Article Text

SAT0454 Determinants of delay between onset of symptoms and initiation of treatment in a belgian RA population
  1. D. De Cock1,
  2. R. Westhovens2,
  3. J. Joly2,
  4. P. Verschueren2
  5. and the CareRA Study Group
  1. 1Rheumatology, KU Leuven
  2. 2Rheumatology, Universitair Ziekenhuis Leuven, Leuven, Belgium


Background Delay in Rheumatoid Arthritis (RA) can be defined as the time between onset of RA symptoms and initiation of therapy. This delay is determined by patient, disease and physician related factors, but also by healthcare organization and referral pathways, as shown by differences across various countries1. A delay as short as 12-weeks in initiating therapy can positively influence treatment outcomes whereas longer delays can adversely affect outcomes2.

Objectives The aim of this study was to quantify delays in one Belgian academic center and to determine possible influencing factors.

Methods Seventy consecutive DMARD naive early RA patients were included. Seven kinds of delay were defined: patient delay (symptom onset as reported by patient -1st visit GP), patient delay according to GP (symptom onset according to GP - 1st visit GP), GP delay (1st visit GP - referral to rheumatologist), rheumatologist delay 1 (referral to and 1st screening by rheumatologist), rheumatologist delay 2 (1st screening by rheumatologist - start of treatment), total rheumatologist delay (referral to rheumatologist - start of treatment) and treatment delay (diagnosis - start of treatment). These delays combined form the total delay (symptom onset - start of treatment). The following potential determinants were registered: patient and GP demographics, disease characteristics and disease activity parameters. Their influence on delay was evaluated in a bivariate analysis.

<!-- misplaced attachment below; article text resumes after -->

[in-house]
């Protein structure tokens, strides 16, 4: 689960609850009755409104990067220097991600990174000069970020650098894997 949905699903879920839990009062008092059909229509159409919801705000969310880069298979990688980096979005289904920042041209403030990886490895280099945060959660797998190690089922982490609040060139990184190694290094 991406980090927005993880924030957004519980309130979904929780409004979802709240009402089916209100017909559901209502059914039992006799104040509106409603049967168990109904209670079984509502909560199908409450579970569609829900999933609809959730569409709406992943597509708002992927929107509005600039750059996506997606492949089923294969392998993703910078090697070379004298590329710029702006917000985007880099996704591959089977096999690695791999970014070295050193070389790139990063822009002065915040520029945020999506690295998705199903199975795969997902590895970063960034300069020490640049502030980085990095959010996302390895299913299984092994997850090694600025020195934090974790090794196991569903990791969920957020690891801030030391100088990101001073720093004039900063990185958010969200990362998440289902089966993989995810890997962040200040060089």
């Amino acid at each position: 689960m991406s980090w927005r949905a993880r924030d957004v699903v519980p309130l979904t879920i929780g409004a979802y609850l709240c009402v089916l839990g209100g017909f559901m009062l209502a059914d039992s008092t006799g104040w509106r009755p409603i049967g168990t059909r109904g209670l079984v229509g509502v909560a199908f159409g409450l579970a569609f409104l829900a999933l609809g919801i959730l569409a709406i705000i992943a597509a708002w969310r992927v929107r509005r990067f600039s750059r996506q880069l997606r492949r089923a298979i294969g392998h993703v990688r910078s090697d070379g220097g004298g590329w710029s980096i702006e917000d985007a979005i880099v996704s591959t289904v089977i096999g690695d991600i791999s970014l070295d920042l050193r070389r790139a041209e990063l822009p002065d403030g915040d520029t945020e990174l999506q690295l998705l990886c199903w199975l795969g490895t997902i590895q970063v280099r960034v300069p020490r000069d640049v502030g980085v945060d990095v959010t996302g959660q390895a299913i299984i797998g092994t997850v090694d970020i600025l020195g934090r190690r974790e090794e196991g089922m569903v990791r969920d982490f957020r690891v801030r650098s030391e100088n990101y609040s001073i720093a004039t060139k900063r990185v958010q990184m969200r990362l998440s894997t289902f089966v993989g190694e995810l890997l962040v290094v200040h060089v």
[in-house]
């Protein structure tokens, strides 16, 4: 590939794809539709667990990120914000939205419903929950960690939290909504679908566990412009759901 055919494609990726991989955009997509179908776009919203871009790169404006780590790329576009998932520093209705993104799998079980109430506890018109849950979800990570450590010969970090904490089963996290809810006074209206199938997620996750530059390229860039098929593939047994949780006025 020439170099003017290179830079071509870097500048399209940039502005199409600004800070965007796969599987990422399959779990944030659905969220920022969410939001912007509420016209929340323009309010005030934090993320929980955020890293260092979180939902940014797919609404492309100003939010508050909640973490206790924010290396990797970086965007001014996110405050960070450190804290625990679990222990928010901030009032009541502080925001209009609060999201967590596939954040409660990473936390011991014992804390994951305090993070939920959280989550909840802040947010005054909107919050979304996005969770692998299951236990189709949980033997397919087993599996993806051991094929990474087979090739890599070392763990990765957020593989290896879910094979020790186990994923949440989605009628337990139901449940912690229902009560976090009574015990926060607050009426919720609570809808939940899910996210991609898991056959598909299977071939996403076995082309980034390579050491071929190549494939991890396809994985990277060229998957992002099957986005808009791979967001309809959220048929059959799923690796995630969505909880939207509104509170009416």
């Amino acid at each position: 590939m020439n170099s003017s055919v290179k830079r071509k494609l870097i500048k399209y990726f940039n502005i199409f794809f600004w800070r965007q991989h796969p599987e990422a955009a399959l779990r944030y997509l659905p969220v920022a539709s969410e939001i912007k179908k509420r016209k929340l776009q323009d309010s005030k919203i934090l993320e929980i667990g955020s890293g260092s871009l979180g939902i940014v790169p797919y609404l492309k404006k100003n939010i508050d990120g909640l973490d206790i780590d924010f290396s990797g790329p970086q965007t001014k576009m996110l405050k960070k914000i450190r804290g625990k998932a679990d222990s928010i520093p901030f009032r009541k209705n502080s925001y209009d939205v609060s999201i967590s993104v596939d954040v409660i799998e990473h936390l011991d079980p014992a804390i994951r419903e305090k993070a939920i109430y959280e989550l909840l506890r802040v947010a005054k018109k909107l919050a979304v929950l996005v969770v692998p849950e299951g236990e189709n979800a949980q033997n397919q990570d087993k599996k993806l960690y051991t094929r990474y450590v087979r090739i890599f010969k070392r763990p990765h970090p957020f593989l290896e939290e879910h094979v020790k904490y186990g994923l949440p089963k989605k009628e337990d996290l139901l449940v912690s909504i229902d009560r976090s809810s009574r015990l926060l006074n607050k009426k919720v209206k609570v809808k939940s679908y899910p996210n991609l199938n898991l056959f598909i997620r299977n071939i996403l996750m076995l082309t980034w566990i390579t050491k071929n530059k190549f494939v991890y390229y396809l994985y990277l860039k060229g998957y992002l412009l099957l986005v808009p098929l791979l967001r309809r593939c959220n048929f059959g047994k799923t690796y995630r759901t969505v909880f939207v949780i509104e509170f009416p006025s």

The different delays are presented in the table above. Median total delay was 27 weeks whereas patient, GP and rheumatologist delay were 11, 2 and 7 weeks resp. 15,9% of the patients had a total delay ≤12 weeks.

Age of the GP was inversely related to GP delay (p=0,013). Patient delay was positively correlated with HAQ score (p=0,035). Total rheumatologist delay was inversely correlated with patient’s global assessment score (p=0,040). Total delay was inversely correlated with patient’s global assessment score, DAS28 ESR/CRP scores, HAQ score, TJC total/68/28 and SJC28 (all p-values <0,05). Patients employed before symptom onset had a longer total delay than unemployed patients (p=0,04). Currently employed patients had a longer total rheumatologist and rheumatologist delay 1 than unemployed patients (p=0,004 and p=0,006 resp.).

Conclusions For the majority of Belgian early RA patients in our academic setting, total delay exceeds the critical period of 12 weeks. Patient and rheumatologist delay contribute the most to overall delay. Data evaluating delay in non academic centers is underway and can contribute further to a better understanding of delay.

  1. Raza K. et al. Delays in assessment of patients with rheumatoid arthritis: variations across Europe. Ann Rheum Dis. 2011:70(10): 1822-5.

  2. Bosello S et al. Very early rheumatoid arthritis is the major predictor of major outcomes: clinical ACR remission and radiographic non-progression. Ann Rheum Dis. 2011;70(7):1292-5.

Disclosure of Interest None Declared

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